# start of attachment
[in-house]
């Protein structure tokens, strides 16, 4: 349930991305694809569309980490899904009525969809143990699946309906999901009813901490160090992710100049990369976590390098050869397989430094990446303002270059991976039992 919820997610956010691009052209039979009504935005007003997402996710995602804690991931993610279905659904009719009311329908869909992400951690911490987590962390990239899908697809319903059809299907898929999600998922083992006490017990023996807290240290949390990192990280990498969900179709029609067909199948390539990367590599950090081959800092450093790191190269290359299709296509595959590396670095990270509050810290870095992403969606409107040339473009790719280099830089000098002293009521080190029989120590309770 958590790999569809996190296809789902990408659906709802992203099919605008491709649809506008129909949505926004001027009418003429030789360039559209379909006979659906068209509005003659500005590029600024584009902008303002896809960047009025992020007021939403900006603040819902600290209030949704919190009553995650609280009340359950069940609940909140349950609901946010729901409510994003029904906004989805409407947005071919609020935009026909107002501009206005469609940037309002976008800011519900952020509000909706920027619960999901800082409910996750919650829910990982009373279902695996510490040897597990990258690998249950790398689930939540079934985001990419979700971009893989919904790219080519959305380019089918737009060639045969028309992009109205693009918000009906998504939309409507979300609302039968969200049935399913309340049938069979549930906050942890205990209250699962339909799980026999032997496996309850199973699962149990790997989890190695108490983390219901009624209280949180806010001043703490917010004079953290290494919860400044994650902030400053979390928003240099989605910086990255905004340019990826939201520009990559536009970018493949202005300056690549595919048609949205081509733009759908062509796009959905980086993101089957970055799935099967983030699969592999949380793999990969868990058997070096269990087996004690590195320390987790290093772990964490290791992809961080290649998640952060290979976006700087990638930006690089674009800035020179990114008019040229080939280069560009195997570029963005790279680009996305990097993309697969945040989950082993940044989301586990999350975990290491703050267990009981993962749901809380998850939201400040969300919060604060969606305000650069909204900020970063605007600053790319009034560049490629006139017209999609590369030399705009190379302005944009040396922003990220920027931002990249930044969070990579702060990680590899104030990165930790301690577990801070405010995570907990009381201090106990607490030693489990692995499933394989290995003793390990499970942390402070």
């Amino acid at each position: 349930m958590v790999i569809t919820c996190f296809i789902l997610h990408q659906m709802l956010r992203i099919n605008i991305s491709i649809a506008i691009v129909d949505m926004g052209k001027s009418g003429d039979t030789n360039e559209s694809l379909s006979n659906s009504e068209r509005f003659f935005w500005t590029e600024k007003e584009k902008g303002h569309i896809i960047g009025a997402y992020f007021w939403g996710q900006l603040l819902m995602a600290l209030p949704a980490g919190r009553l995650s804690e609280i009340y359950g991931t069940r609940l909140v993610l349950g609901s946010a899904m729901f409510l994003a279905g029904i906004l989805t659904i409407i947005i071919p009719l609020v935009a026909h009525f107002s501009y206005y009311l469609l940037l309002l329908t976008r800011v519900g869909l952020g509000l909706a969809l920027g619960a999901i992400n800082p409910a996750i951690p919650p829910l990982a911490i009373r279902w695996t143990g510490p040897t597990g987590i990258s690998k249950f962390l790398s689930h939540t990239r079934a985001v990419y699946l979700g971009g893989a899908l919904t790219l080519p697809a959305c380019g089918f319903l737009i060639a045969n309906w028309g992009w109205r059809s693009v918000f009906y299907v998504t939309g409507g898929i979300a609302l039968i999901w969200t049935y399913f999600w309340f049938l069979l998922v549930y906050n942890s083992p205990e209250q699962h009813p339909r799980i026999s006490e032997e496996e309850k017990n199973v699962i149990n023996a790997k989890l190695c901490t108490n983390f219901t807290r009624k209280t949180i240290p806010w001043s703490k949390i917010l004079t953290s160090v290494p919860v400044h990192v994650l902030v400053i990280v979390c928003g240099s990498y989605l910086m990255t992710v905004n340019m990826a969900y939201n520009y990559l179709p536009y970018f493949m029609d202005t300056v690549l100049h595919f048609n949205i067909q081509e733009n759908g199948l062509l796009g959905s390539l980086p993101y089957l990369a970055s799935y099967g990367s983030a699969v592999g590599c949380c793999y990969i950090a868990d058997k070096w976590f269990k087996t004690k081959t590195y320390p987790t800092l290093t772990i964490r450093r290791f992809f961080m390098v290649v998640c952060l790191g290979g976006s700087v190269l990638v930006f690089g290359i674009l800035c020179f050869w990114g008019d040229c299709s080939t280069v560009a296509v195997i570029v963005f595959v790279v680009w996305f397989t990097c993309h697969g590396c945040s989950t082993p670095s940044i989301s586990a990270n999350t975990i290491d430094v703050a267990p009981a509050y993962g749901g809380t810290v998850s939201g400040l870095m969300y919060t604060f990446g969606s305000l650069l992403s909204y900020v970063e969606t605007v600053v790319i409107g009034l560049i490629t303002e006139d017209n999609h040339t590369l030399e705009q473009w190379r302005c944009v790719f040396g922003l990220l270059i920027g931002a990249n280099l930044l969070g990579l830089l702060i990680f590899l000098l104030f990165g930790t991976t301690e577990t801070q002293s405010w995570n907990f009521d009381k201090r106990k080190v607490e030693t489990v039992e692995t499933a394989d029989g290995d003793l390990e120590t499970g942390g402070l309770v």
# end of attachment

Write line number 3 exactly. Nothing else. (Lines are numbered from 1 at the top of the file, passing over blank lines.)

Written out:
């Amino acid at each position: 349930m958590v790999i569809t919820c996190f296809i789902l997610h990408q659906m709802l956010r992203i099919n605008i991305s491709i649809a506008i691009v129909d949505m926004g052209k001027s009418g003429d039979t030789n360039e559209s694809l379909s006979n659906s009504e068209r509005f003659f935005w500005t590029e600024k007003e584009k902008g303002h569309i896809i960047g009025a997402y992020f007021w939403g996710q900006l603040l819902m995602a600290l209030p949704a980490g919190r009553l995650s804690e609280i009340y359950g991931t069940r609940l909140v993610l349950g609901s946010a899904m729901f409510l994003a279905g029904i906004l989805t659904i409407i947005i071919p009719l609020v935009a026909h009525f107002s501009y206005y009311l469609l940037l309002l329908t976008r800011v519900g869909l952020g509000l909706a969809l920027g619960a999901i992400n800082p409910a996750i951690p919650p829910l990982a911490i009373r279902w695996t143990g510490p040897t597990g987590i990258s690998k249950f962390l790398s689930h939540t990239r079934a985001v990419y699946l979700g971009g893989a899908l919904t790219l080519p697809a959305c380019g089918f319903l737009i060639a045969n309906w028309g992009w109205r059809s693009v918000f009906y299907v998504t939309g409507g898929i979300a609302l039968i999901w969200t049935y399913f999600w309340f049938l069979l998922v549930y906050n942890s083992p205990e209250q699962h009813p339909r799980i026999s006490e032997e496996e309850k017990n199973v699962i149990n023996a790997k989890l190695c901490t108490n983390f219901t807290r009624k209280t949180i240290p806010w001043s703490k949390i917010l004079t953290s160090v290494p919860v400044h990192v994650l902030v400053i990280v979390c928003g240099s990498y989605l910086m990255t992710v905004n340019m990826a969900y939201n520009y990559l179709p536009y970018f493949m029609d202005t300056v690549l100049h595919f048609n949205i067909q081509e733009n759908g199948l062509l796009g959905s390539l980086p993101y089957l990369a970055s799935y099967g990367s983030a699969v592999g590599c949380c793999y990969i950090a868990d058997k070096w976590f269990k087996t004690k081959t590195y320390p987790t800092l290093t772990i964490r450093r290791f992809f961080m390098v290649v998640c952060l790191g290979g976006s700087v190269l990638v930006f690089g290359i674009l800035c020179f050869w990114g008019d040229c299709s080939t280069v560009a296509v195997i570029v963005f595959v790279v680009w996305f397989t990097c993309h697969g590396c945040s989950t082993p670095s940044i989301s586990a990270n999350t975990i290491d430094v703050a267990p009981a509050y993962g749901g809380t810290v998850s939201g400040l870095m969300y919060t604060f990446g969606s305000l650069l992403s909204y900020v970063e969606t605007v600053v790319i409107g009034l560049i490629t303002e006139d017209n999609h040339t590369l030399e705009q473009w190379r302005c944009v790719f040396g922003l990220l270059i920027g931002a990249n280099l930044l969070g990579l830089l702060i990680f590899l000098l104030f990165g930790t991976t301690e577990t801070q002293s405010w995570n907990f009521d009381k201090r106990k080190v607490e030693t489990v039992e692995t499933a394989d029989g290995d003793l390990e120590t499970g942390g402070l309770v």